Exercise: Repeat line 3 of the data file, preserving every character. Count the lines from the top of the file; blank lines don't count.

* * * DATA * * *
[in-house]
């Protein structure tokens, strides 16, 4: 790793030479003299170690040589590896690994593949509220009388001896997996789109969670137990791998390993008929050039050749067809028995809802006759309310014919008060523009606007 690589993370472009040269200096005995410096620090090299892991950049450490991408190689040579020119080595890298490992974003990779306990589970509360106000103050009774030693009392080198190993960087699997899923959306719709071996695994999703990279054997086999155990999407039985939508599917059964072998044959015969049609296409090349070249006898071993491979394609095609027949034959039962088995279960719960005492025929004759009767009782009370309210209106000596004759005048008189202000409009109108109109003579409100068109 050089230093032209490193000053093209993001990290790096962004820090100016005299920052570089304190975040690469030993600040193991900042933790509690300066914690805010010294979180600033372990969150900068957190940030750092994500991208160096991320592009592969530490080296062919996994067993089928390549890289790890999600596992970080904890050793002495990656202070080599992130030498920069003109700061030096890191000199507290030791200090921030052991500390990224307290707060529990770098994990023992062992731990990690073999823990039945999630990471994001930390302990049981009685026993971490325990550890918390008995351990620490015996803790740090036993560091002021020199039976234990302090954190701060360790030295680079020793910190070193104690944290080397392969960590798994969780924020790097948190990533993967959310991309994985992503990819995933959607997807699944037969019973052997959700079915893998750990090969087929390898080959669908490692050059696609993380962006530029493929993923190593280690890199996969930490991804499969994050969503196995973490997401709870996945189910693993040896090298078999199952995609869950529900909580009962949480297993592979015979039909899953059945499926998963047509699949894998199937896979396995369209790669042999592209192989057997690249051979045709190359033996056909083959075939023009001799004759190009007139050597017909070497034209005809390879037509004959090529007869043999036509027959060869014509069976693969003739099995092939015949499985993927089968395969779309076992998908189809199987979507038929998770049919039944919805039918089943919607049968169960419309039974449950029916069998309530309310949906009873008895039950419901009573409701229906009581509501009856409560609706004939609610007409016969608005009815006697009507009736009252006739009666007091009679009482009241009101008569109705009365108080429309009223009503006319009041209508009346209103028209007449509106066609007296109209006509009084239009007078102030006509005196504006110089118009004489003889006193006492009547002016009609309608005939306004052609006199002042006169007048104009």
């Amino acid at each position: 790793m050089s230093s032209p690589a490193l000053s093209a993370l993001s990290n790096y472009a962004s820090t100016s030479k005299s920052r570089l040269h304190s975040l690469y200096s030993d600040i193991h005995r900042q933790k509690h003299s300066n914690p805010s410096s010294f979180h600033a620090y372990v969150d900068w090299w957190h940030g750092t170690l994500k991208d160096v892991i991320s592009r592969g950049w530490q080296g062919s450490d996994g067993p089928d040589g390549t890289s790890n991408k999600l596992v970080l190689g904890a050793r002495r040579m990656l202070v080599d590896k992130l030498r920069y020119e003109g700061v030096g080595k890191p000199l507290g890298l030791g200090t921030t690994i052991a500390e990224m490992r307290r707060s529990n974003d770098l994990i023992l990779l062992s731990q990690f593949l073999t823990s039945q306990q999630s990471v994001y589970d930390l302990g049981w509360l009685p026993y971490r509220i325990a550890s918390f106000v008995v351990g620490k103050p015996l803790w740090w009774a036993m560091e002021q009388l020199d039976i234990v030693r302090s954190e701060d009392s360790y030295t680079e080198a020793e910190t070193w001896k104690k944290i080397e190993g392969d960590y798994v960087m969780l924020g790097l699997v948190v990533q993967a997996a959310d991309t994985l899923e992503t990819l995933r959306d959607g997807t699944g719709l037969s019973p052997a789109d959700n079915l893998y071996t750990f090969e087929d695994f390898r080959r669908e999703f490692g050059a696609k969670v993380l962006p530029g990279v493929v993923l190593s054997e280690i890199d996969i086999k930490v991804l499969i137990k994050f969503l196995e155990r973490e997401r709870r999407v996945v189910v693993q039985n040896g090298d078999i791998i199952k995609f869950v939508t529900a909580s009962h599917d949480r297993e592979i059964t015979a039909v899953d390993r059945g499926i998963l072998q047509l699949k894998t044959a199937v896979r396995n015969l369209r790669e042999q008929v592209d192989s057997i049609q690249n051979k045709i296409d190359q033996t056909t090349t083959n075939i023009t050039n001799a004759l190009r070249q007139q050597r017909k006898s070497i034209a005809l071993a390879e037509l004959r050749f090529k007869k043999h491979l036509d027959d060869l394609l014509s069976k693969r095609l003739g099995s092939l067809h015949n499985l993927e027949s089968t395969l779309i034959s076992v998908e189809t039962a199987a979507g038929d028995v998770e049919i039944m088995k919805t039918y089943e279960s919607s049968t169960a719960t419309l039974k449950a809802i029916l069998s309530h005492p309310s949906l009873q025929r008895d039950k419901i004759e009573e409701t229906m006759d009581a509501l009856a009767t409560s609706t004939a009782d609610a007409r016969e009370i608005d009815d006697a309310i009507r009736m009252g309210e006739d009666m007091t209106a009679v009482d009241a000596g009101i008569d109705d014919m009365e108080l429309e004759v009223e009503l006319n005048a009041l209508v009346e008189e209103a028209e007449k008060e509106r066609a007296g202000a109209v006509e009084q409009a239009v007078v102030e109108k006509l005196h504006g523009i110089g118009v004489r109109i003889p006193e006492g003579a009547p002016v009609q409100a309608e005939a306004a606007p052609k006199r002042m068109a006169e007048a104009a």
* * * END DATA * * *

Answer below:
């Amino acid at each position: 790793m050089s230093s032209p690589a490193l000053s093209a993370l993001s990290n790096y472009a962004s820090t100016s030479k005299s920052r570089l040269h304190s975040l690469y200096s030993d600040i193991h005995r900042q933790k509690h003299s300066n914690p805010s410096s010294f979180h600033a620090y372990v969150d900068w090299w957190h940030g750092t170690l994500k991208d160096v892991i991320s592009r592969g950049w530490q080296g062919s450490d996994g067993p089928d040589g390549t890289s790890n991408k999600l596992v970080l190689g904890a050793r002495r040579m990656l202070v080599d590896k992130l030498r920069y020119e003109g700061v030096g080595k890191p000199l507290g890298l030791g200090t921030t690994i052991a500390e990224m490992r307290r707060s529990n974003d770098l994990i023992l990779l062992s731990q990690f593949l073999t823990s039945q306990q999630s990471v994001y589970d930390l302990g049981w509360l009685p026993y971490r509220i325990a550890s918390f106000v008995v351990g620490k103050p015996l803790w740090w009774a036993m560091e002021q009388l020199d039976i234990v030693r302090s954190e701060d009392s360790y030295t680079e080198a020793e910190t070193w001896k104690k944290i080397e190993g392969d960590y798994v960087m969780l924020g790097l699997v948190v990533q993967a997996a959310d991309t994985l899923e992503t990819l995933r959306d959607g997807t699944g719709l037969s019973p052997a789109d959700n079915l893998y071996t750990f090969e087929d695994f390898r080959r669908e999703f490692g050059a696609k969670v993380l962006p530029g990279v493929v993923l190593s054997e280690i890199d996969i086999k930490v991804l499969i137990k994050f969503l196995e155990r973490e997401r709870r999407v996945v189910v693993q039985n040896g090298d078999i791998i199952k995609f869950v939508t529900a909580s009962h599917d949480r297993e592979i059964t015979a039909v899953d390993r059945g499926i998963l072998q047509l699949k894998t044959a199937v896979r396995n015969l369209r790669e042999q008929v592209d192989s057997i049609q690249n051979k045709i296409d190359q033996t056909t090349t083959n075939i023009t050039n001799a004759l190009r070249q007139q050597r017909k006898s070497i034209a005809l071993a390879e037509l004959r050749f090529k007869k043999h491979l036509d027959d060869l394609l014509s069976k693969r095609l003739g099995s092939l067809h015949n499985l993927e027949s089968t395969l779309i034959s076992v998908e189809t039962a199987a979507g038929d028995v998770e049919i039944m088995k919805t039918y089943e279960s919607s049968t169960a719960t419309l039974k449950a809802i029916l069998s309530h005492p309310s949906l009873q025929r008895d039950k419901i004759e009573e409701t229906m006759d009581a509501l009856a009767t409560s609706t004939a009782d609610a007409r016969e009370i608005d009815d006697a309310i009507r009736m009252g309210e006739d009666m007091t209106a009679v009482d009241a000596g009101i008569d109705d014919m009365e108080l429309e004759v009223e009503l006319n005048a009041l209508v009346e008189e209103a028209e007449k008060e509106r066609a007296g202000a109209v006509e009084q409009a239009v007078v102030e109108k006509l005196h504006g523009i110089g118009v004489r109109i003889p006193e006492g003579a009547p002016v009609q409100a309608e005939a306004a606007p052609k006199r002042m068109a006169e007048a104009a």